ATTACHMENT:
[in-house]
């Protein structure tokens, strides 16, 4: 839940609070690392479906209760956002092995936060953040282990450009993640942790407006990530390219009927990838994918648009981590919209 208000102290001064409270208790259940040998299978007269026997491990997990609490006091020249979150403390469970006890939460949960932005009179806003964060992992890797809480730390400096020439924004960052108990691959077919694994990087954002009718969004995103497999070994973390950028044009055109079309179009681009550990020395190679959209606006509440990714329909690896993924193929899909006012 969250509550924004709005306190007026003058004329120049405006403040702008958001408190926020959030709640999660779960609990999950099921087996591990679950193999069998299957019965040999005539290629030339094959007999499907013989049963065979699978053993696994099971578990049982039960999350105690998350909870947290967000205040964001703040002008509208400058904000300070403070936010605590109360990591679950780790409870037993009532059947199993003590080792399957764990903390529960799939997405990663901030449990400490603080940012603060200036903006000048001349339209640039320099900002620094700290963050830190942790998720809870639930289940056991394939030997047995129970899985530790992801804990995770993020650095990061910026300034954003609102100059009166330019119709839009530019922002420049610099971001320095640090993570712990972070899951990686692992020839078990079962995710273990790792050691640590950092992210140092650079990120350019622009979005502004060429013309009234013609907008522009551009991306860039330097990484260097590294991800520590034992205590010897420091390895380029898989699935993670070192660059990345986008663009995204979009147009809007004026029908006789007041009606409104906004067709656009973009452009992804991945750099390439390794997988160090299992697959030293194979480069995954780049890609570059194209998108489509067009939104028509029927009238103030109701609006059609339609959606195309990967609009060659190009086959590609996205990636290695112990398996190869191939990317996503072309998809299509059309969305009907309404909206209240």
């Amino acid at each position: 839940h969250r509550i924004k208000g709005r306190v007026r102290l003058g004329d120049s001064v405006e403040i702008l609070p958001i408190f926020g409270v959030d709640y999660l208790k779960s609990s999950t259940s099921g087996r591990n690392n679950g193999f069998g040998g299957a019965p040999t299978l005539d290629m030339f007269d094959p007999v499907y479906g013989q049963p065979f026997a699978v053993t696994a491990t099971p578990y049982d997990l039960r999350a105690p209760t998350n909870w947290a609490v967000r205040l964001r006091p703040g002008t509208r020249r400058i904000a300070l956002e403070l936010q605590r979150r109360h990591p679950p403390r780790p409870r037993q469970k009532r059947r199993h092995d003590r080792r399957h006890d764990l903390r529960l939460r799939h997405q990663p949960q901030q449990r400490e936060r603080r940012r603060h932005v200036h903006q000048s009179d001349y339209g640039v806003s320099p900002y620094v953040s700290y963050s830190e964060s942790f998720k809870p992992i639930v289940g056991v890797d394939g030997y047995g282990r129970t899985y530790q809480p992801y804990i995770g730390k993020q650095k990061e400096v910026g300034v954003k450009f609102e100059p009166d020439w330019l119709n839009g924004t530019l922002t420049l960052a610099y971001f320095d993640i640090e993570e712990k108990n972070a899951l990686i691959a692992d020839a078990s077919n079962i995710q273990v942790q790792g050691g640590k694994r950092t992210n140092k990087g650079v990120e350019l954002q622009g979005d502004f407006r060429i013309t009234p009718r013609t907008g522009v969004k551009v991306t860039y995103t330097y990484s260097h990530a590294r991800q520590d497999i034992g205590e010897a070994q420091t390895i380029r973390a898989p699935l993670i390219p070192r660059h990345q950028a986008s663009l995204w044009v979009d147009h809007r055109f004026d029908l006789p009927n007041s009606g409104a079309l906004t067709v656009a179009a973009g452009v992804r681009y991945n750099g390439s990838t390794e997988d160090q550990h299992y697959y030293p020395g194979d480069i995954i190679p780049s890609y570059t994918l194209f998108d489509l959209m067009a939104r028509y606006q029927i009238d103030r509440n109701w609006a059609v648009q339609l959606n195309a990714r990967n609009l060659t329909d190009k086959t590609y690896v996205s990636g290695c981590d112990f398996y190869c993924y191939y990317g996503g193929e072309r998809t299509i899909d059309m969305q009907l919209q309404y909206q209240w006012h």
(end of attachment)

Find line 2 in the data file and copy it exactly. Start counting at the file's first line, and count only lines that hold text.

């Protein structure tokens, strides 16, 4: 839940609070690392479906209760956002092995936060953040282990450009993640942790407006990530390219009927990838994918648009981590919209 208000102290001064409270208790259940040998299978007269026997491990997990609490006091020249979150403390469970006890939460949960932005009179806003964060992992890797809480730390400096020439924004960052108990691959077919694994990087954002009718969004995103497999070994973390950028044009055109079309179009681009550990020395190679959209606006509440990714329909690896993924193929899909006012 969250509550924004709005306190007026003058004329120049405006403040702008958001408190926020959030709640999660779960609990999950099921087996591990679950193999069998299957019965040999005539290629030339094959007999499907013989049963065979699978053993696994099971578990049982039960999350105690998350909870947290967000205040964001703040002008509208400058904000300070403070936010605590109360990591679950780790409870037993009532059947199993003590080792399957764990903390529960799939997405990663901030449990400490603080940012603060200036903006000048001349339209640039320099900002620094700290963050830190942790998720809870639930289940056991394939030997047995129970899985530790992801804990995770993020650095990061910026300034954003609102100059009166330019119709839009530019922002420049610099971001320095640090993570712990972070899951990686692992020839078990079962995710273990790792050691640590950092992210140092650079990120350019622009979005502004060429013309009234013609907008522009551009991306860039330097990484260097590294991800520590034992205590010897420091390895380029898989699935993670070192660059990345986008663009995204979009147009809007004026029908006789007041009606409104906004067709656009973009452009992804991945750099390439390794997988160090299992697959030293194979480069995954780049890609570059194209998108489509067009939104028509029927009238103030109701609006059609339609959606195309990967609009060659190009086959590609996205990636290695112990398996190869191939990317996503072309998809299509059309969305009907309404909206209240």